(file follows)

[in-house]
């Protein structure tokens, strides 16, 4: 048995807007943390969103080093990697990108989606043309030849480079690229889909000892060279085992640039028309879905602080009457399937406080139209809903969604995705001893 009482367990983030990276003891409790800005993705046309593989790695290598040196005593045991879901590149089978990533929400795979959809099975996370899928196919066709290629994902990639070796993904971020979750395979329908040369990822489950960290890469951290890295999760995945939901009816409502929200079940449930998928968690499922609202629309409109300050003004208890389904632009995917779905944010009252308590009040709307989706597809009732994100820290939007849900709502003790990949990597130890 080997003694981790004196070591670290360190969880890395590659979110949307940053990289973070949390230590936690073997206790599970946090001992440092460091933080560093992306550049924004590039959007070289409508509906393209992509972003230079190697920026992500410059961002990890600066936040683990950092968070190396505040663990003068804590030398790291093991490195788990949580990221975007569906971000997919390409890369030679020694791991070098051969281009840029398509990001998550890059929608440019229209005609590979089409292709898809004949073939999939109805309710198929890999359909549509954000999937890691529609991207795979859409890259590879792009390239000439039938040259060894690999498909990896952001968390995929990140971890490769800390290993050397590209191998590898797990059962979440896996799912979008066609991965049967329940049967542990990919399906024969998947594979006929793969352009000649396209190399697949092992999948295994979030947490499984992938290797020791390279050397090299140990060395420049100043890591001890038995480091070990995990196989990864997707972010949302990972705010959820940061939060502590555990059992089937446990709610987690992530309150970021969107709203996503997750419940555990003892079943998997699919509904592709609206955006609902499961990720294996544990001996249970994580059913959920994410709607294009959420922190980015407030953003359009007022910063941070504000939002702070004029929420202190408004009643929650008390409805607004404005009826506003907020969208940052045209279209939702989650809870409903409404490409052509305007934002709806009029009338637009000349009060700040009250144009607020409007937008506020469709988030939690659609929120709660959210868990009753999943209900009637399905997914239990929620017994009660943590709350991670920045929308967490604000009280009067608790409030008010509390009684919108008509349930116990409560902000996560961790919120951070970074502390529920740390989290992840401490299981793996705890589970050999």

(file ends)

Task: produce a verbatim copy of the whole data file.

[in-house]
């Protein structure tokens, strides 16, 4: 048995807007943390969103080093990697990108989606043309030849480079690229889909000892060279085992640039028309879905602080009457399937406080139209809903969604995705001893 009482367990983030990276003891409790800005993705046309593989790695290598040196005593045991879901590149089978990533929400795979959809099975996370899928196919066709290629994902990639070796993904971020979750395979329908040369990822489950960290890469951290890295999760995945939901009816409502929200079940449930998928968690499922609202629309409109300050003004208890389904632009995917779905944010009252308590009040709307989706597809009732994100820290939007849900709502003790990949990597130890 080997003694981790004196070591670290360190969880890395590659979110949307940053990289973070949390230590936690073997206790599970946090001992440092460091933080560093992306550049924004590039959007070289409508509906393209992509972003230079190697920026992500410059961002990890600066936040683990950092968070190396505040663990003068804590030398790291093991490195788990949580990221975007569906971000997919390409890369030679020694791991070098051969281009840029398509990001998550890059929608440019229209005609590979089409292709898809004949073939999939109805309710198929890999359909549509954000999937890691529609991207795979859409890259590879792009390239000439039938040259060894690999498909990896952001968390995929990140971890490769800390290993050397590209191998590898797990059962979440896996799912979008066609991965049967329940049967542990990919399906024969998947594979006929793969352009000649396209190399697949092992999948295994979030947490499984992938290797020791390279050397090299140990060395420049100043890591001890038995480091070990995990196989990864997707972010949302990972705010959820940061939060502590555990059992089937446990709610987690992530309150970021969107709203996503997750419940555990003892079943998997699919509904592709609206955006609902499961990720294996544990001996249970994580059913959920994410709607294009959420922190980015407030953003359009007022910063941070504000939002702070004029929420202190408004009643929650008390409805607004404005009826506003907020969208940052045209279209939702989650809870409903409404490409052509305007934002709806009029009338637009000349009060700040009250144009607020409007937008506020469709988030939690659609929120709660959210868990009753999943209900009637399905997914239990929620017994009660943590709350991670920045929308967490604000009280009067608790409030008010509390009684919108008509349930116990409560902000996560961790919120951070970074502390529920740390989290992840401490299981793996705890589970050999």